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Kruger Private Safaris

Along Kruger National Park's western border are numerous small private game reserves, all containing safari lodges whose styles range from ethnic rustic to exquisite luxury, with a variety of chalets, cottages, suites and top class tented accommodation sometimes on raised stilts.

The one thing they have in common, is that your game drives are guided by a trained ranger, who works closely with a local tracker to find you the animals you want to see. All you have to do is sit back and be amazed! The tariffs are normally fully inclusive of meals, game drives, walks, laundry and sometimes wine and beer.

With such luxuries this may seem like a ‘soft option’ safari, but the thrill of seeing Africa’s wild animals is not diminished by the comfort you are in.

This reserve shares 31miles (50km) of unfenced boundary with Kruger National Park and animals are at liberty to go wherever they wish – but they tend to stay right where they are! This is because the Sand River and Sabi River supply much needed water in the dry season and create an eco-system with one of the highest and most bio-diverse wildlife populations in Southern Africa. This is the reason why it is quite possible to see the ‘Big Five’ (lion, leopard, rhinoceros, buffalo and elephant) in a couple of days, or even a couple of hours in Sabi Sand, as well as numerous other animals and birds.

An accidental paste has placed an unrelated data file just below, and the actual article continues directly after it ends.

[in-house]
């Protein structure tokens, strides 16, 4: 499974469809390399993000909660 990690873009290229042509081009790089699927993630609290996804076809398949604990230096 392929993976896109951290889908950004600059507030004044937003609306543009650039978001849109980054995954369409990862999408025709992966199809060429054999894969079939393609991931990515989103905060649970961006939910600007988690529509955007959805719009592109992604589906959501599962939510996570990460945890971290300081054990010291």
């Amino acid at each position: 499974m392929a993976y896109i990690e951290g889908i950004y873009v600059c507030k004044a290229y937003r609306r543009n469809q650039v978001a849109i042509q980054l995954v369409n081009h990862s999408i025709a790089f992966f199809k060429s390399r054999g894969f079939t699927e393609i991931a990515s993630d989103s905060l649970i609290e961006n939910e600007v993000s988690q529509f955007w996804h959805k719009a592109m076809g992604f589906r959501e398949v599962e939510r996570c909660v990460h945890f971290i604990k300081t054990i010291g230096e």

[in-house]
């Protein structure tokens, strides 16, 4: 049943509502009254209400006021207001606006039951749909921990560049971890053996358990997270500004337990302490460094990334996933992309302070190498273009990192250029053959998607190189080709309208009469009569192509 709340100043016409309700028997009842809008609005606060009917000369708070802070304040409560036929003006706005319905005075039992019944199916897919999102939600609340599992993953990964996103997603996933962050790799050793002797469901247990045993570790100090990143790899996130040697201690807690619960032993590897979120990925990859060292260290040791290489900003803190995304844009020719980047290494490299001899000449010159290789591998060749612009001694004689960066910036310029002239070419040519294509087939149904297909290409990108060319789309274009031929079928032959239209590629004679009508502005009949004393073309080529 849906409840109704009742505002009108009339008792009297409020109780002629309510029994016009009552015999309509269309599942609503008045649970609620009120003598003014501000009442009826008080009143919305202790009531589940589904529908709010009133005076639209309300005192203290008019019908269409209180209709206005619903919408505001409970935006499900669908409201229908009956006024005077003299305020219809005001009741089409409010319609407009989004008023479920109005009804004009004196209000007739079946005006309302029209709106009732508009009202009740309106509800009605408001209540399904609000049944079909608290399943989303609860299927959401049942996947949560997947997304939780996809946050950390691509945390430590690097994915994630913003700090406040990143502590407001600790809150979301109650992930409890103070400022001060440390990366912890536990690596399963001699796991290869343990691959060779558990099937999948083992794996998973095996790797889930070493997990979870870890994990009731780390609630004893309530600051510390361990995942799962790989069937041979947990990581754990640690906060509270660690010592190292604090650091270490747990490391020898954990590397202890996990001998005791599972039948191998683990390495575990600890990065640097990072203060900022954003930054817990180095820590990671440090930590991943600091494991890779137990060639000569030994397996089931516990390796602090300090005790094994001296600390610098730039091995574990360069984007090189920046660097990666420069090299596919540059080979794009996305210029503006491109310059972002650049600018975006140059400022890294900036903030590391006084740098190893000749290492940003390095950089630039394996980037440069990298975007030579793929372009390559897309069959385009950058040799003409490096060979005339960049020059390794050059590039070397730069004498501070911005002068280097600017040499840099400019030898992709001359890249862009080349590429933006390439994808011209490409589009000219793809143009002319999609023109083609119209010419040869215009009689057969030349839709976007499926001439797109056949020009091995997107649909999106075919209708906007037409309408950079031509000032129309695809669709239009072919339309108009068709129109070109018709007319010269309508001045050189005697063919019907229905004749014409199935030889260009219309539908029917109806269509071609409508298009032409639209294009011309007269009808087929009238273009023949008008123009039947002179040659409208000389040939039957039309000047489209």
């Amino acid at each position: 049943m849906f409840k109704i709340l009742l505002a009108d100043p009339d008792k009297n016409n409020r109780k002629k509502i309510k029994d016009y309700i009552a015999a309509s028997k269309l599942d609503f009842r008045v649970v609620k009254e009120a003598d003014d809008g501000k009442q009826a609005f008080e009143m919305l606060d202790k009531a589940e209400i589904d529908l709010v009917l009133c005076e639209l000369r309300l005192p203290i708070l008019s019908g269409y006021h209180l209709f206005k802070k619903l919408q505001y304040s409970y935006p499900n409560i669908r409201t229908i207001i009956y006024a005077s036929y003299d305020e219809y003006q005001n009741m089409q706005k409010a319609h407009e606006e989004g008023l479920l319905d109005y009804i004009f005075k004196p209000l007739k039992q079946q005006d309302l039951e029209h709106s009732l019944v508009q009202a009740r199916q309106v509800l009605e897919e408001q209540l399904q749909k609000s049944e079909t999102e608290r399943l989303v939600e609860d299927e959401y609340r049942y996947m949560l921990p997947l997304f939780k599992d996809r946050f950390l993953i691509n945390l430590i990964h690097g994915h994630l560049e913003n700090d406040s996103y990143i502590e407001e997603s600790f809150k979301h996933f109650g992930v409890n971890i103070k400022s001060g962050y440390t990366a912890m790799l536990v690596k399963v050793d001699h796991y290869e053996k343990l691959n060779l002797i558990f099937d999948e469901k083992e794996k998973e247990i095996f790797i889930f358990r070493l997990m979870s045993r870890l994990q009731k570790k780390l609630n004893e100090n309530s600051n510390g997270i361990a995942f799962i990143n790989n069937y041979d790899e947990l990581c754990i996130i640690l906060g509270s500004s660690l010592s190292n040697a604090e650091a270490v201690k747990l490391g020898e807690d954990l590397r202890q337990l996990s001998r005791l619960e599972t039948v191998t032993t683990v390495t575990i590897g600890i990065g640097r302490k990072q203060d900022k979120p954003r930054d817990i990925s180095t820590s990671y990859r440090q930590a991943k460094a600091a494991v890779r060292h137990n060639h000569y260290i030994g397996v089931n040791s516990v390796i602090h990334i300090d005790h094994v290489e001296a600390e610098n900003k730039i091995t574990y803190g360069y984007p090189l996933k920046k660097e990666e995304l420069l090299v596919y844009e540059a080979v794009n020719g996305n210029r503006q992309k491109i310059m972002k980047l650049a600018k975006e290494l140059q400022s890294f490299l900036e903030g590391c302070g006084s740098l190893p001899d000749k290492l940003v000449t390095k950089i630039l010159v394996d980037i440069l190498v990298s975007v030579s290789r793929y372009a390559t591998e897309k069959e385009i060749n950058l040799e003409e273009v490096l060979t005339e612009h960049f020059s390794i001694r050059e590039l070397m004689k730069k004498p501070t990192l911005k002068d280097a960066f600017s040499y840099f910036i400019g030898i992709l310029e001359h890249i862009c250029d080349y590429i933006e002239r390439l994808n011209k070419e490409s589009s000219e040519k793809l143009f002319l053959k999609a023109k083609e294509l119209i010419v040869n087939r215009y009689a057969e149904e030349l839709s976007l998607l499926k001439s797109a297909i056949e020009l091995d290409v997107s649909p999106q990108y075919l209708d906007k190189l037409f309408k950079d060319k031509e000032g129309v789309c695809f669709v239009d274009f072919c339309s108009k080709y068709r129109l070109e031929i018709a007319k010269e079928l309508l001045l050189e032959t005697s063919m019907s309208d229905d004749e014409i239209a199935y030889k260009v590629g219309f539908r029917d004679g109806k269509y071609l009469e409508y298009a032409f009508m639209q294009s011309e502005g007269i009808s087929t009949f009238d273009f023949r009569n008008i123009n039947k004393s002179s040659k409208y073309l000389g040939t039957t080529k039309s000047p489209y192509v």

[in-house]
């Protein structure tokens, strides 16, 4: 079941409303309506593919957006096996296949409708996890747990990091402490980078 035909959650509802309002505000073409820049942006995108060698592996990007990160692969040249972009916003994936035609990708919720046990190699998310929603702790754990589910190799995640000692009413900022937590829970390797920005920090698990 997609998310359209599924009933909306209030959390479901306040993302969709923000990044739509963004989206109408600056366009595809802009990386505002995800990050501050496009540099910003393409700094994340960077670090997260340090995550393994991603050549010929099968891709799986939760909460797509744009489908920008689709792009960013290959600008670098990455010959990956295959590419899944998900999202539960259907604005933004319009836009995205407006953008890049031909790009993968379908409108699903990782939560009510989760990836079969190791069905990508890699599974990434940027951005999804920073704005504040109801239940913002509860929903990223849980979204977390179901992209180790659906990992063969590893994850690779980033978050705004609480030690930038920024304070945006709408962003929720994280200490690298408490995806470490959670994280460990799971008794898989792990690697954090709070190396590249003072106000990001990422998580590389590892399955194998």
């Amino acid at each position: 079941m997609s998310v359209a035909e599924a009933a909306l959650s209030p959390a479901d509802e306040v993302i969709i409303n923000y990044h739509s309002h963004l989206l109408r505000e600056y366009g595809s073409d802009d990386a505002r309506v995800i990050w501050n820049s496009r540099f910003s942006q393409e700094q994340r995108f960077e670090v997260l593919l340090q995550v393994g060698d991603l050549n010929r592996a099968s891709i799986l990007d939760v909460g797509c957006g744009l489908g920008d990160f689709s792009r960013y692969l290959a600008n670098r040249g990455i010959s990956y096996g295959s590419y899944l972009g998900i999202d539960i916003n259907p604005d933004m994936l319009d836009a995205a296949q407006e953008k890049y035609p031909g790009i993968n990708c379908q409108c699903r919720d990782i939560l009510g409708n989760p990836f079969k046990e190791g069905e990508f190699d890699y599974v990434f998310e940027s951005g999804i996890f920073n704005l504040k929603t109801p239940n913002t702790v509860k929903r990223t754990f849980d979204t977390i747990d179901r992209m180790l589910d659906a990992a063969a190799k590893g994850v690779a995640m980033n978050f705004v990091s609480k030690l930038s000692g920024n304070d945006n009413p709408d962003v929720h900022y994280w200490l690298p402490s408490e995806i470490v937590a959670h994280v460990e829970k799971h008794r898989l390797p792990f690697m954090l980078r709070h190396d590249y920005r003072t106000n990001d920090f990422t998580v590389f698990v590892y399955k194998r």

There are about 30 different lodges in Sabi Sand, most of them very up-market including famous names like Sabi Sabi, Mala Mala and Londolozi. All offer game drives as well as game walks accompanied by an armed ranger, which gives visitors the opportunity to learn about the natural world from the ‘experts’ – who are usually youthful rangers who make up for lack of years with good knowledge and a maturity rarely found outside Africa.

The Mnisi people lived and occupied this land for many generations and in the new South Africa, they instituted a land claim for the return of their ancestral grounds. The Manyeleti Game Reserve is now managed by Mnisi tribe, who are committed to retaining the integrity of the game reserve and unlocking the tourism potential to the benefit of the Mnisi people and surrounding communities. All the lodges within Manyeleti are privately owned and lease a concession of land within the reserve. There are 121 miles (195km) of gravel roads over 9,206 acres (22,750ha).

The most dominant tribe in the area is the Shangaan, and in their language Manyeleti means “Place of Stars.” A clear winter’s night will attest to aptness of this name, as it seems like the sky is bursting at the seams with stars. The fenceless borders it shares with Kruger, Sabi Sand and Timbavati Game Reserves, forms an integral ecological unit where all the animals of the bush can roam free.

Timbavati Nature Reserve lies just north of Sabi Sand on the western edge of Kruger National Park and is considered to be one of South Africa’s prime game viewing areas.